A healthy approach to life and death
Faith and finality
So is it easier to face death if you have a strong faith? “You can’t generalise,” McQuillan says. “For some people there is a very strong faith and it’s very sustaining. For others, there is a very strong faith and it’s terrifying or bewildering. They’re asking: ‘Why has God done this to me?’”
Kay, who is a member of the Irish Association of Humanistic and Integrative Psychotherapy, which has its roots in “humanistic philosophy”, says: “I think atheism and fundamentalism are flip sides of the same coin, and for the most part probably make it easier to think about death. When you believe in ‘nothing’ then that is final – decision made. When you believe in an afterlife, you have hope in the form of a reward to look forward to – it doesn’t require much thought, it’s black and white, much easier than grey.”
That’s not to say anyone finds it easy. “If you embrace death, or face it, that doesn’t mean you won’t be afraid of it but you will be acting consciously of it.”
There is a balancing exercise, she stresses, and “any morbid dwelling on death would not be good for wellbeing as it would keep a person stuck instead of getting on with living”.
The many uses of death awareness
Reflecting on death has produced some great art. In fact, Tolstoy went so far as to say, “Whatever an artist is thinking of, he is thinking of his own death.”
Visual artist Martin Healy is not as certain as Tolstoy, although he admits, “I have explored forms of belief and in a sense this could be perceived as a kind of resistance to the finality of death.”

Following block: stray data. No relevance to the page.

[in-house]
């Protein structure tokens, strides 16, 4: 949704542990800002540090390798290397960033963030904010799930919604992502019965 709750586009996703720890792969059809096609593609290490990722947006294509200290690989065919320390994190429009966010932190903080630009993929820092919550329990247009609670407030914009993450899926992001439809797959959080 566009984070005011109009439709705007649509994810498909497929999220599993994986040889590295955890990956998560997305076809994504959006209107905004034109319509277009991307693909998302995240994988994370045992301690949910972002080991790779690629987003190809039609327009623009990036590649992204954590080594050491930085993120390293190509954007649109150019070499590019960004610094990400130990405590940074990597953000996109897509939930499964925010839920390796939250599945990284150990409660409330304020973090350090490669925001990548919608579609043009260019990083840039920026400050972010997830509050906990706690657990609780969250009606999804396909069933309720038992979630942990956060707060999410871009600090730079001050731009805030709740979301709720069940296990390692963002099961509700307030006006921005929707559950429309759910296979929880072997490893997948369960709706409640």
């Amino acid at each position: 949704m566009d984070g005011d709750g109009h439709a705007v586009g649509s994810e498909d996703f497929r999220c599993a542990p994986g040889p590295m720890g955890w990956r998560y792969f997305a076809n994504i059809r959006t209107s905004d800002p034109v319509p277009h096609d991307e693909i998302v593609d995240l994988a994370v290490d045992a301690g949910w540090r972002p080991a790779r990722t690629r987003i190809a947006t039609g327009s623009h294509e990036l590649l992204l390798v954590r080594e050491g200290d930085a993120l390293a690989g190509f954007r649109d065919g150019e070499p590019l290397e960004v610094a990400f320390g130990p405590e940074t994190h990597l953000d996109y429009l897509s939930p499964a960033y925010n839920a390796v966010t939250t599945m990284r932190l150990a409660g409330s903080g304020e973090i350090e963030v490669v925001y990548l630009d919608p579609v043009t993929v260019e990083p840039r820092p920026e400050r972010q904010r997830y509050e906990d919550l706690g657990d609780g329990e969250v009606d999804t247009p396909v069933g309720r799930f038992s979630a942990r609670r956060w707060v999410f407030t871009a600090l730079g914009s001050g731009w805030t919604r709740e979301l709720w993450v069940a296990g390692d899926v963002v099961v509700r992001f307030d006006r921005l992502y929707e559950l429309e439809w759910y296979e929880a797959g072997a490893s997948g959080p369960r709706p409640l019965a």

One piece he created for a 2011 Dublin exhibition was a bronze replica of “the dash” between the dates of birth and death on philosopher Martin Heidegger’s gravestone. Okay, so it’s not quite Hamlet. But Healy explains: “I wanted to make something that succinctly summed up the brevity of life and was a kind of distillation of ‘being’.
“Although my work does not consciously draw on a ‘death awareness’, I think some of my works allude to a tenuousness or precariousness of existence and perhaps in some ways a certain futility. This is particularly the case with the film works Last Man [a still from which is pictured above] and Fugue, which depict characters who are essentially alone and invested with unspecified anxiety.”
Art is not the only field in which death awareness has had its uses. In 2005 the former boss of Apple, Steve Jobs, said in his Stanford Commemoration address: “Remembering that I’ll be dead soon is the most important tool I’ve ever encountered to help me make the big choices in life. Because almost everything – all external expectations, all pride, all fear of embarrassment or failure – these things just fall away in the face of death, leaving only what is truly important.”
Now there’s a cheery thought.